Good Eaters

Okay, so your kids have got an appetite. They’ve moved beyond the simple things like chicken fingers and high chairs, but aren’t yet comfortable enough in a restaurant environment to handle linen napkins and 14-course tasting menus. What you need is somewhere that’s a little more grown-up, but not quite downstairs at Double Knot. A dining room with a net, as it were. And we’ve got a couple places that are perfect for you.

Clarkville // Clark Park

This restaurant was built right across the street from Clark Park and designed to be the restaurant that friends and families want to go to after a day at Clark Park. There’s a solid bar for the grownups, plus pizzas and pastas, and a good kid’s menu for the little ones. And while, at night, Clarkville is more of a restaurant for the neighbors, while the sun is up the whole place is just bright and happy and good for all ages.

24 Wood Fired Grill // Center City

The staff is so smooth here I can’t imagine anything they can’t handle. The menu is approachable and better than you expect it to be at nearly every turn. And since this is the Garces Group’s experiment with the all-day cafe model, during the day it’s often filled with neighbors and families ducking in for a quick bite of the surprising Italian menu or scoring a personal-sized pizza that’s scaled just right for kids.

Pizzeria Stella // Headhouse Square

You might find it surprising, but we talked to a bunch of Junior Gastronauts while doing research for this piece, and the one restaurant that kept coming up over and over again? Pizzeria Stella. If you think about it, though, what’s not to love? Excellent, interesting pizzas. A pasta menu that’s even better. A bright, open location that gets a lot of tourist traffic. And a staff that’s accustomed to dealing with all kinds of different parties. So if you’re looking to make the jump from take-out and fast-casual to an actual sit-down meal of pizza and pasta with the young ones, give it a trial run at Stella first and see how it goes.

On Point/Official

On Point Bistro // Point Breeze

There are not a lot of options for family-friendly dining in Point Breeze, but with the amount of young families moving into the neighborhood, that’s going to have to change soon. Until it does, there’s always On Point, which prides itself on being a kid-appropriate destination with high chairs, kid’s cups (with games on the side), a changing table and a kid-dinner and brunch menu full of snacks like cheesesteak spring rolls, fresh fruit and nachos that anyone can enjoy. Being a BYO with fish tacos, steak frites and chicken wings makes it easy on the grown-ups, too.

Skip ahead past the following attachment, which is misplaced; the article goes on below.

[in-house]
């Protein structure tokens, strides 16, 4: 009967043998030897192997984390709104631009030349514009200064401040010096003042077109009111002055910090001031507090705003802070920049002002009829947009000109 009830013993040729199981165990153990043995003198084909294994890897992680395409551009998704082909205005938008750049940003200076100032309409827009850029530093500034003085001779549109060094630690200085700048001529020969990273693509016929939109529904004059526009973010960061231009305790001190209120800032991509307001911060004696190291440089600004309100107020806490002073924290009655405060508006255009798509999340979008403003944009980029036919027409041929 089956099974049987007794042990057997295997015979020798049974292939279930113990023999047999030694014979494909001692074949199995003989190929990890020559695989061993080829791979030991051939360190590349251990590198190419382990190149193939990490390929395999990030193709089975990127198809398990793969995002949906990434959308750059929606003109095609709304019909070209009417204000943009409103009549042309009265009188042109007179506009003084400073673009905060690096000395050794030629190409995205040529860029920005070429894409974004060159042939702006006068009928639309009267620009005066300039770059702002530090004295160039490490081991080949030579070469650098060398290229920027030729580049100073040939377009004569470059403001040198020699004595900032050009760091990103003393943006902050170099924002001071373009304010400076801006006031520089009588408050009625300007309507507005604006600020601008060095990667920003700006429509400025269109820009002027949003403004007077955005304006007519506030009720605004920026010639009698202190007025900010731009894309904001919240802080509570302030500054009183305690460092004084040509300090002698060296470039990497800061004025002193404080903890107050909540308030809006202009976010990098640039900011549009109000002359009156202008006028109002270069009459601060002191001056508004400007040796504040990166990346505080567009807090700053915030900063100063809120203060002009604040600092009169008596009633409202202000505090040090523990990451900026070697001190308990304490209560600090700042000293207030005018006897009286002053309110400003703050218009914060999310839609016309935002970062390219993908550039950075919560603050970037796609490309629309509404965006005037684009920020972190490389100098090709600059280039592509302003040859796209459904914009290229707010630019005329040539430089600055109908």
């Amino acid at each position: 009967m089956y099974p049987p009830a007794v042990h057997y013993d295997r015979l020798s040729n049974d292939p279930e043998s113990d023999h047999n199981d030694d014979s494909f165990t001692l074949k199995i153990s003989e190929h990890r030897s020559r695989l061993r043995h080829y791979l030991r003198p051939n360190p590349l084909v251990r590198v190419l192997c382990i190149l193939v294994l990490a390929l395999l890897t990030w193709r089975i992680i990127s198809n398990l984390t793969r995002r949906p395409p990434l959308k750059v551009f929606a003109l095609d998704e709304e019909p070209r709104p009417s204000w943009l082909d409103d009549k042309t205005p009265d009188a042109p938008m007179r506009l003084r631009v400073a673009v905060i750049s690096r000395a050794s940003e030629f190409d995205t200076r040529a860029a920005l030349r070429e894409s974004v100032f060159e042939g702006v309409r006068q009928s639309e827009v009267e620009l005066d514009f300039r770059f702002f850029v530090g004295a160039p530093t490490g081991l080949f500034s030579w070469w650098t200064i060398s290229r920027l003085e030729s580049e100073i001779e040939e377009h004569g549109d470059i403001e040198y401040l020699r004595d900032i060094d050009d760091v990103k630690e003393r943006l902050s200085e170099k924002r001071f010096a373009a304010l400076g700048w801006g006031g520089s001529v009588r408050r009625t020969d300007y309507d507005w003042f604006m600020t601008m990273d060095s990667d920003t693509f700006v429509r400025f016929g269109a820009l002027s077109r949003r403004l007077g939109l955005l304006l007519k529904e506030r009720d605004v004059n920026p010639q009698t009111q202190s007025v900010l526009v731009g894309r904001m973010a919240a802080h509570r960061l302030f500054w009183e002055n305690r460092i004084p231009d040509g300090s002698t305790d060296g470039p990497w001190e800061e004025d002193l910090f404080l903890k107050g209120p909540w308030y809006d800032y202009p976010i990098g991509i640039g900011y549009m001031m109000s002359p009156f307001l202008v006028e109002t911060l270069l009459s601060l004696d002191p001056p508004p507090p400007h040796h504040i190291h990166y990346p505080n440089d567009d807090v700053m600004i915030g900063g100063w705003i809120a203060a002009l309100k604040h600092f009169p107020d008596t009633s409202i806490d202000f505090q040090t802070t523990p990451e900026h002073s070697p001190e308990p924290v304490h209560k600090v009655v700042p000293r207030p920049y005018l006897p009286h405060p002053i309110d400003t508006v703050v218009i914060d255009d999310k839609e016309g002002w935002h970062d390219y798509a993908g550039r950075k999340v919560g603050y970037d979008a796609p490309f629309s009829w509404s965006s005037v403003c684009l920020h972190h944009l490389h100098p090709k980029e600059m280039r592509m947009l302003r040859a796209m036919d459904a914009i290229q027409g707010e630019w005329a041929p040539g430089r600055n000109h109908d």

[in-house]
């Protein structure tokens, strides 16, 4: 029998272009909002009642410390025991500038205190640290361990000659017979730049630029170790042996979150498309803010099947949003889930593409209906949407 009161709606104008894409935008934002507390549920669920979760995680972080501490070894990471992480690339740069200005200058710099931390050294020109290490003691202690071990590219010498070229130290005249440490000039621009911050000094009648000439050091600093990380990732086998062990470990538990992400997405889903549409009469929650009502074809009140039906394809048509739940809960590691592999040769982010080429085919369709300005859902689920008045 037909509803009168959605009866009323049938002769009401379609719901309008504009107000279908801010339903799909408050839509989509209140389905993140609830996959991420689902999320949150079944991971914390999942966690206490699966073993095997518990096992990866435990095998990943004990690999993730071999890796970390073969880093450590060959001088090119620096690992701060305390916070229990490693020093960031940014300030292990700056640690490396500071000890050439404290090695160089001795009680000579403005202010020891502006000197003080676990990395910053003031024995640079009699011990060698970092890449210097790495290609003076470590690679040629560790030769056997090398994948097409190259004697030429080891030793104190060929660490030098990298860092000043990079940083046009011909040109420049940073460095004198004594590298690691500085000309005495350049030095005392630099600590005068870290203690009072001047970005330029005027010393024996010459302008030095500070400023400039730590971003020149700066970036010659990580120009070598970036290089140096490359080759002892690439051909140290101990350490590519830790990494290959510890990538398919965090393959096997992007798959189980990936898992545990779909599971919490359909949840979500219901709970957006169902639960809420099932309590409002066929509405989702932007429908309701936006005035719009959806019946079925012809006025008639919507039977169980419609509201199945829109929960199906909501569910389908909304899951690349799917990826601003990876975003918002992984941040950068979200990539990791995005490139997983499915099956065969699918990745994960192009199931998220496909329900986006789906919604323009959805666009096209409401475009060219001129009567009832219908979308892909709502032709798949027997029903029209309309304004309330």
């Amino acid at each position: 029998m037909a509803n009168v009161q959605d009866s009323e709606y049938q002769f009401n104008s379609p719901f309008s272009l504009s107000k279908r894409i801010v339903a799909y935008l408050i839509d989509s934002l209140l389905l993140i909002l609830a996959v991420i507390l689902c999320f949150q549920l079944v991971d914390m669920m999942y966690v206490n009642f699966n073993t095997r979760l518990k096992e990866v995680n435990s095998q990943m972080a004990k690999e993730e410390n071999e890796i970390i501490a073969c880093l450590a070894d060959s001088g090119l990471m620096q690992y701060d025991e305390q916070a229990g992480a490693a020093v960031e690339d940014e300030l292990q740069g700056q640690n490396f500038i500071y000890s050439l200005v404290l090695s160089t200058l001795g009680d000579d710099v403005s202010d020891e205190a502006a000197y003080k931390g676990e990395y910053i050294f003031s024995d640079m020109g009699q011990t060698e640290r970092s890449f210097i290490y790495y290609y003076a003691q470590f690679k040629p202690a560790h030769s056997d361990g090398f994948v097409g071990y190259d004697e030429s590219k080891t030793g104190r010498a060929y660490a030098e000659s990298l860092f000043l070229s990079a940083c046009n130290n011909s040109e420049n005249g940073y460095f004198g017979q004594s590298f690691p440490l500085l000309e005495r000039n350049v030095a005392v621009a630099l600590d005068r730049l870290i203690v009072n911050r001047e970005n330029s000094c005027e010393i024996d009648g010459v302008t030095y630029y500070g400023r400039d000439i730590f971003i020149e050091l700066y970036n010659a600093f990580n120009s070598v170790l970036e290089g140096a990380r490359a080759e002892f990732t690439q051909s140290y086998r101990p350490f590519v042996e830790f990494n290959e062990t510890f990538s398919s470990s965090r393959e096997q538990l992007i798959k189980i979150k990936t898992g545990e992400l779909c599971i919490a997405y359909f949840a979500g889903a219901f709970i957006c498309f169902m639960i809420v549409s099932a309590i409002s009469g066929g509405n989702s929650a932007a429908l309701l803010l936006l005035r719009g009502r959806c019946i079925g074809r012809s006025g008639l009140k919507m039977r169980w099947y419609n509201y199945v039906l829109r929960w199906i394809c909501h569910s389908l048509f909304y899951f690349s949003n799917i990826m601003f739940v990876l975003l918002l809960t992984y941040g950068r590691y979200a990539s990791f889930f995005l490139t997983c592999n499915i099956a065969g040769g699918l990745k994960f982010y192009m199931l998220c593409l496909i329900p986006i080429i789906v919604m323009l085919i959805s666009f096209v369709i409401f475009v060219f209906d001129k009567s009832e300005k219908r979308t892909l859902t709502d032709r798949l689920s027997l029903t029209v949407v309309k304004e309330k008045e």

Humpty’s Dumplings // Glenside and Queen Village

Seriously, it’s a dumpling restaurant. And who doesn’t love dumplings? Apple pie and Buffalo chicken for the kids, spinach and ricotta (plus maybe a salad) for the adults and everyone’s happy.

For The Pros

Okay, so your little bundles of joy are experienced diners. They turn up their noses at fast food, know the difference between penne and tagliatelle, and complained when they went to Kyle’s birthday party at Bounce U and the pizza came without arugula on top. They’re ready for something more challenging, and so are you, so it’s time to try…

Mistral // King of Prussia

It is one of the best restaurants in the ‘burbs, a relative of the award-winning joint of the same name in Princeton, NJ, and just happens to be attached to the King of Prussia Mall. But don’t let that spook you because this place is awesome for two reasons. First, it is an excellent restaurant with a killer menu full of Asian-influenced options (and the best riblets you will ever have). Second, because it is attached to a mall, families and kids are bound to end up here, meaning that no one is going to be surprised when you roll in with your progeny in tow. If they already know how to behave in a sit-down restaurant environment, all the better. The staff is going to love you.

Chinatown Square // Chinatown

The new food hall smack in the middle of Chinatown is already a gathering place for teenagers, families, locals and serious eaters looking for curry, bao and bulgogi. But it’s also a great place to bring kids who want a taste of the exotic because it is always loud, always busy, offers a ton of options (everything from sit-down Korean upstairs at Dae Bak to poke, falafel and pork buns down below) and is primarily made up of counter-service, quick-serve food stalls. While not a place where the young diner will learn anything about proper table manners, it is an excellent spot for expanding palates and adventurous tastes. Plus, they’ve got ICE NY Thai rolled ice cream for dessert, so if you have to resort to bribery, now you’ve got your leverage.

Whetstone Tavern // Queen Village

Since the day it opened, this friendly spot from Jeremy Nolen has been a place primarily concerned with feeding the neighbors. They do brunch, lunch and dinner, offer a solid menu of American classics, and are just casual enough that families with kids can be completely comfortable in the bright, relaxed dining room.